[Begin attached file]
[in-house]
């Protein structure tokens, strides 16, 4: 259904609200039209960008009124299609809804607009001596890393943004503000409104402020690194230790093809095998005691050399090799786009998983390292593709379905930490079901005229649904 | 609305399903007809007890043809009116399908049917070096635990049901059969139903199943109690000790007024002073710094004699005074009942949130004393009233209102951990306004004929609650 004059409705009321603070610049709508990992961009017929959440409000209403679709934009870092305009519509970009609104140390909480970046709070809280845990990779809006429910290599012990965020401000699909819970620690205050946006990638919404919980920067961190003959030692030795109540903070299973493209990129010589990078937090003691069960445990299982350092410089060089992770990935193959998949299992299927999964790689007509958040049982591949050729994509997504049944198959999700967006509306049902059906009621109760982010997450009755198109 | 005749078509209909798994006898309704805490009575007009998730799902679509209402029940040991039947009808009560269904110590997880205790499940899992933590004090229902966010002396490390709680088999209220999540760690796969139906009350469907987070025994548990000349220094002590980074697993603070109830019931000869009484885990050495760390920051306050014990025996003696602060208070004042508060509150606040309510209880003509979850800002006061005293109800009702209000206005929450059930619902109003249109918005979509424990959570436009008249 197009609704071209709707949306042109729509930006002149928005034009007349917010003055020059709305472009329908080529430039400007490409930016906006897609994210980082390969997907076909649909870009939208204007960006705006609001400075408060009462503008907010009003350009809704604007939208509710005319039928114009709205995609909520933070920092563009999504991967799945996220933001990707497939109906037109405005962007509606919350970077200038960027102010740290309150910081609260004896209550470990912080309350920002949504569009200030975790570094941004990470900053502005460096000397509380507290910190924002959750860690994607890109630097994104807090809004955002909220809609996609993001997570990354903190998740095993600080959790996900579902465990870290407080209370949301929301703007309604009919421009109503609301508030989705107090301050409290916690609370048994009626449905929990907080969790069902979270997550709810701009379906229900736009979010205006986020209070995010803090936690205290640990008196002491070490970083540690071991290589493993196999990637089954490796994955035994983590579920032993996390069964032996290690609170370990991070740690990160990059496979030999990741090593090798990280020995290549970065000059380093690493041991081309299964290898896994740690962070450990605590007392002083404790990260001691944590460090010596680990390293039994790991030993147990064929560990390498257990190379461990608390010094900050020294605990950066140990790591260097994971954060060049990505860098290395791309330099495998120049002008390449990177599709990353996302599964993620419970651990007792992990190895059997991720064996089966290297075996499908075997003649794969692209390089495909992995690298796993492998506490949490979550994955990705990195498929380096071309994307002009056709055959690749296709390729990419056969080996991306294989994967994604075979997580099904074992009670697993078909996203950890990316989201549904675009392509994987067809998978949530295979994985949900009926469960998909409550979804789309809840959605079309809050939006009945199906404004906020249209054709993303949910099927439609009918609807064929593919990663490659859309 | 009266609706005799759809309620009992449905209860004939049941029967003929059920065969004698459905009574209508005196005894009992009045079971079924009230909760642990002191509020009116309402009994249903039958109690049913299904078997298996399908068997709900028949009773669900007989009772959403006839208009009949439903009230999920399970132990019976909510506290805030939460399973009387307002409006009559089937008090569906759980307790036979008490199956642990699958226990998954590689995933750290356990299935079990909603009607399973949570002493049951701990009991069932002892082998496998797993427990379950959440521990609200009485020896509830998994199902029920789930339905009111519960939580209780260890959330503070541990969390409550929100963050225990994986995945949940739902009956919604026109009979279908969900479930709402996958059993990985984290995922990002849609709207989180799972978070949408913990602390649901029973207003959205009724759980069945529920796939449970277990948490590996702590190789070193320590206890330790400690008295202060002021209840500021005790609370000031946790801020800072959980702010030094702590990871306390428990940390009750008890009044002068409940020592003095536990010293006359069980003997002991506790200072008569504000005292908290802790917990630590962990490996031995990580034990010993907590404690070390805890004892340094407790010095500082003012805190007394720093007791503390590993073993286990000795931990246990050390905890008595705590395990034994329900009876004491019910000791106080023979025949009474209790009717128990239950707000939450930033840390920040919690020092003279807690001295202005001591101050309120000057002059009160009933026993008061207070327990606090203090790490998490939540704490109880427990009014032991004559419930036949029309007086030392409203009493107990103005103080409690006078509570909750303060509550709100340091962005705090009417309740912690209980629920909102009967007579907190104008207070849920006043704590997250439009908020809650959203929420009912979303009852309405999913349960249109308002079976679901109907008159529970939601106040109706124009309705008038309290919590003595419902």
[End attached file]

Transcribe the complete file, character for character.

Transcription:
[in-house]
């Protein structure tokens, strides 16, 4: 259904609200039209960008009124299609809804607009001596890393943004503000409104402020690194230790093809095998005691050399090799786009998983390292593709379905930490079901005229649904 | 609305399903007809007890043809009116399908049917070096635990049901059969139903199943109690000790007024002073710094004699005074009942949130004393009233209102951990306004004929609650 004059409705009321603070610049709508990992961009017929959440409000209403679709934009870092305009519509970009609104140390909480970046709070809280845990990779809006429910290599012990965020401000699909819970620690205050946006990638919404919980920067961190003959030692030795109540903070299973493209990129010589990078937090003691069960445990299982350092410089060089992770990935193959998949299992299927999964790689007509958040049982591949050729994509997504049944198959999700967006509306049902059906009621109760982010997450009755198109 | 005749078509209909798994006898309704805490009575007009998730799902679509209402029940040991039947009808009560269904110590997880205790499940899992933590004090229902966010002396490390709680088999209220999540760690796969139906009350469907987070025994548990000349220094002590980074697993603070109830019931000869009484885990050495760390920051306050014990025996003696602060208070004042508060509150606040309510209880003509979850800002006061005293109800009702209000206005929450059930619902109003249109918005979509424990959570436009008249 197009609704071209709707949306042109729509930006002149928005034009007349917010003055020059709305472009329908080529430039400007490409930016906006897609994210980082390969997907076909649909870009939208204007960006705006609001400075408060009462503008907010009003350009809704604007939208509710005319039928114009709205995609909520933070920092563009999504991967799945996220933001990707497939109906037109405005962007509606919350970077200038960027102010740290309150910081609260004896209550470990912080309350920002949504569009200030975790570094941004990470900053502005460096000397509380507290910190924002959750860690994607890109630097994104807090809004955002909220809609996609993001997570990354903190998740095993600080959790996900579902465990870290407080209370949301929301703007309604009919421009109503609301508030989705107090301050409290916690609370048994009626449905929990907080969790069902979270997550709810701009379906229900736009979010205006986020209070995010803090936690205290640990008196002491070490970083540690071991290589493993196999990637089954490796994955035994983590579920032993996390069964032996290690609170370990991070740690990160990059496979030999990741090593090798990280020995290549970065000059380093690493041991081309299964290898896994740690962070450990605590007392002083404790990260001691944590460090010596680990390293039994790991030993147990064929560990390498257990190379461990608390010094900050020294605990950066140990790591260097994971954060060049990505860098290395791309330099495998120049002008390449990177599709990353996302599964993620419970651990007792992990190895059997991720064996089966290297075996499908075997003649794969692209390089495909992995690298796993492998506490949490979550994955990705990195498929380096071309994307002009056709055959690749296709390729990419056969080996991306294989994967994604075979997580099904074992009670697993078909996203950890990316989201549904675009392509994987067809998978949530295979994985949900009926469960998909409550979804789309809840959605079309809050939006009945199906404004906020249209054709993303949910099927439609009918609807064929593919990663490659859309 | 009266609706005799759809309620009992449905209860004939049941029967003929059920065969004698459905009574209508005196005894009992009045079971079924009230909760642990002191509020009116309402009994249903039958109690049913299904078997298996399908068997709900028949009773669900007989009772959403006839208009009949439903009230999920399970132990019976909510506290805030939460399973009387307002409006009559089937008090569906759980307790036979008490199956642990699958226990998954590689995933750290356990299935079990909603009607399973949570002493049951701990009991069932002892082998496998797993427990379950959440521990609200009485020896509830998994199902029920789930339905009111519960939580209780260890959330503070541990969390409550929100963050225990994986995945949940739902009956919604026109009979279908969900479930709402996958059993990985984290995922990002849609709207989180799972978070949408913990602390649901029973207003959205009724759980069945529920796939449970277990948490590996702590190789070193320590206890330790400690008295202060002021209840500021005790609370000031946790801020800072959980702010030094702590990871306390428990940390009750008890009044002068409940020592003095536990010293006359069980003997002991506790200072008569504000005292908290802790917990630590962990490996031995990580034990010993907590404690070390805890004892340094407790010095500082003012805190007394720093007791503390590993073993286990000795931990246990050390905890008595705590395990034994329900009876004491019910000791106080023979025949009474209790009717128990239950707000939450930033840390920040919690020092003279807690001295202005001591101050309120000057002059009160009933026993008061207070327990606090203090790490998490939540704490109880427990009014032991004559419930036949029309007086030392409203009493107990103005103080409690006078509570909750303060509550709100340091962005705090009417309740912690209980629920909102009967007579907190104008207070849920006043704590997250439009908020809650959203929420009912979303009852309405999913349960249109308002079976679901109907008159529970939601106040109706124009309705008038309290919590003595419902």